Right, Dean – I’ve gone and done it. Emailed the Beeb and suggested that they learn how to use PubMed. Also suggested that they might like to do a couple of checks on the “facts” that are presented to them BEFORE any future stories are put together.

    Do I get a badge or something? What would it say?

  25. Ben Goldacre said,

    November 14, 2005 at 11:13 am

    Sorry I’ve not been around much the last couple of weeks, I’ve been off on adventures, if you read this in the next hour, I’m on You and Yours on Radio 4 at about twelve to tease “Britain’s leading MRSA expert” Chris Malyszewicz from “Chemsol”. He’s in the studio too, so it should be fun, and it’ll be on “listen again” and transcribed as well.

    Hearing him speak really does add a little extra to the story, I think you’ll agree, if you listen.

  26. amoebic vodka said,

    November 14, 2005 at 11:38 am

    In reply to Mike the Goat…

    Maybe the full paper will clear this up, but it looks from the abstract that the people being tested were asked to report if they had a cold or not. As you can’t really do a placebo control for putting someone’s feet in cold water, the people in the study knew if they were in the control group or not. As it was self diagnosis, then the reporting of having a cold or not was done by people who knew whether they were in the contol group.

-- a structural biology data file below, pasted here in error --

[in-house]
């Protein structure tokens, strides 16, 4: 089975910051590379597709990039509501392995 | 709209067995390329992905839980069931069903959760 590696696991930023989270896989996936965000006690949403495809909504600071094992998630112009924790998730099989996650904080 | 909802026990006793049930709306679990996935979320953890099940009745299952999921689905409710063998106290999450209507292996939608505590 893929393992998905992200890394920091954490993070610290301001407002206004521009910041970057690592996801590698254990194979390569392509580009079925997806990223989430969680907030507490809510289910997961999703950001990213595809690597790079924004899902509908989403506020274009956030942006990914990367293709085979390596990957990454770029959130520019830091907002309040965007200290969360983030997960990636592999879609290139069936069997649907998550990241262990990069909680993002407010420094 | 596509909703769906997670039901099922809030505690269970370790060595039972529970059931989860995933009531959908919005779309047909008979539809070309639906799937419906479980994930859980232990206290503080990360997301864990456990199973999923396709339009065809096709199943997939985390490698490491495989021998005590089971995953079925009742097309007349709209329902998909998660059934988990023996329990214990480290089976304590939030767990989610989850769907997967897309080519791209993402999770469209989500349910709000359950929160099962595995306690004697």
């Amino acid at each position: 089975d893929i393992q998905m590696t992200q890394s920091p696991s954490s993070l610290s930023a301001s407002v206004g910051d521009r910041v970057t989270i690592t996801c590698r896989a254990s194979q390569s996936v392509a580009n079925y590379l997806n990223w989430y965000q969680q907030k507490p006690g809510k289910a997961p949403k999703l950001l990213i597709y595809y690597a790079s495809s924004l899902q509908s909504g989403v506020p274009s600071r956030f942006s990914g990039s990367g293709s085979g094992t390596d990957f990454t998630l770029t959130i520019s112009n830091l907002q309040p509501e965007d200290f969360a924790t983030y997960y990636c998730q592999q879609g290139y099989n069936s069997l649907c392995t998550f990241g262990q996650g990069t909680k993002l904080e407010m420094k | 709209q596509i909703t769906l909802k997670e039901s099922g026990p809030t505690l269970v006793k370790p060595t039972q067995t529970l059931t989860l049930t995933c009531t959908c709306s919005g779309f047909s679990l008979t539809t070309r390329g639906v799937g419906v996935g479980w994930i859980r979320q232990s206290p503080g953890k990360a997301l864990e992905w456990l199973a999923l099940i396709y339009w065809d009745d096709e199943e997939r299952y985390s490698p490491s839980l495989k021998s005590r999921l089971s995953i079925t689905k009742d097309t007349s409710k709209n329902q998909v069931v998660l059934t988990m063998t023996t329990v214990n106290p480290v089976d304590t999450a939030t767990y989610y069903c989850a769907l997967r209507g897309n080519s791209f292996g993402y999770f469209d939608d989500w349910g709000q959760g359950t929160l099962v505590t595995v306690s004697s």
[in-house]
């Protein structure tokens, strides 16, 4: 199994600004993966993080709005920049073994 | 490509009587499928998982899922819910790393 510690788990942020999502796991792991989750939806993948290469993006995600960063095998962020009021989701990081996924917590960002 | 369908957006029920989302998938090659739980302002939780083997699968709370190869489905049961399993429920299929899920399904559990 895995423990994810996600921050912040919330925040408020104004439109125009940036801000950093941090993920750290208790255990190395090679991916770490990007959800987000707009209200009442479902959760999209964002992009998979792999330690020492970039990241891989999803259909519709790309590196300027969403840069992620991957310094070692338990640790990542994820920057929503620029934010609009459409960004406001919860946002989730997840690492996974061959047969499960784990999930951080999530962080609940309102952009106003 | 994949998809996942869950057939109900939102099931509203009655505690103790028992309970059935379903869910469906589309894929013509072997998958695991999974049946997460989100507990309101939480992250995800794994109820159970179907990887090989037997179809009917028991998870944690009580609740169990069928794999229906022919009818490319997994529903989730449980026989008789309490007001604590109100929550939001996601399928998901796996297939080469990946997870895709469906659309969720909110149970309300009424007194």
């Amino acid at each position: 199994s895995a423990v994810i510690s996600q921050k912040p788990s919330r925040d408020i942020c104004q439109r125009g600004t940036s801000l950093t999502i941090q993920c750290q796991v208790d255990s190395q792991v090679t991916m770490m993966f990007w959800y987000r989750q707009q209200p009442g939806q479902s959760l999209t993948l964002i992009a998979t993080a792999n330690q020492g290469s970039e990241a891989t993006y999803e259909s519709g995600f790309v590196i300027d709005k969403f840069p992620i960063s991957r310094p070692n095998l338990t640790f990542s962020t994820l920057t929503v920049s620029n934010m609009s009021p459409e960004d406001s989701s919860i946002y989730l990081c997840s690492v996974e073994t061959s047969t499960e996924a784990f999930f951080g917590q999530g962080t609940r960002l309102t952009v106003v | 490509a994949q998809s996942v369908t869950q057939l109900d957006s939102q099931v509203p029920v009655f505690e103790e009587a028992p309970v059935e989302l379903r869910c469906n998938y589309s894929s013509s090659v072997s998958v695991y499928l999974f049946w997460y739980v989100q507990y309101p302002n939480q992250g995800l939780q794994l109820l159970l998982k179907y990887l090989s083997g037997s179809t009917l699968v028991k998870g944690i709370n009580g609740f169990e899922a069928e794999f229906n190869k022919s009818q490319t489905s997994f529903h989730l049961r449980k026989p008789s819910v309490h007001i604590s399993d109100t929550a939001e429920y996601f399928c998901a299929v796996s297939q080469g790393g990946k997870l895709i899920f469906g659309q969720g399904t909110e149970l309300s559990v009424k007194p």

Er…in short it wasn’t a double blind trial…

    Also the abstract doesn’t claim that the treatment actually causes colds, just cold symptoms:

    “Further studies are needed to determine the relationship of symptom generation to any respiratory infection.”

    What is odd is that the paper says 5/90 (6%) in the control group and 13/90 (14%) in the chilled group said they got colds, but the BBC says 9% and 29% respectively.

  27. CaptainT said,

    November 14, 2005 at 11:50 am

    Has anybody got the press release from the great Cardiff University media office? That might explain the exaggeration…

  28. CaptainT said,

    November 14, 2005 at 11:56 am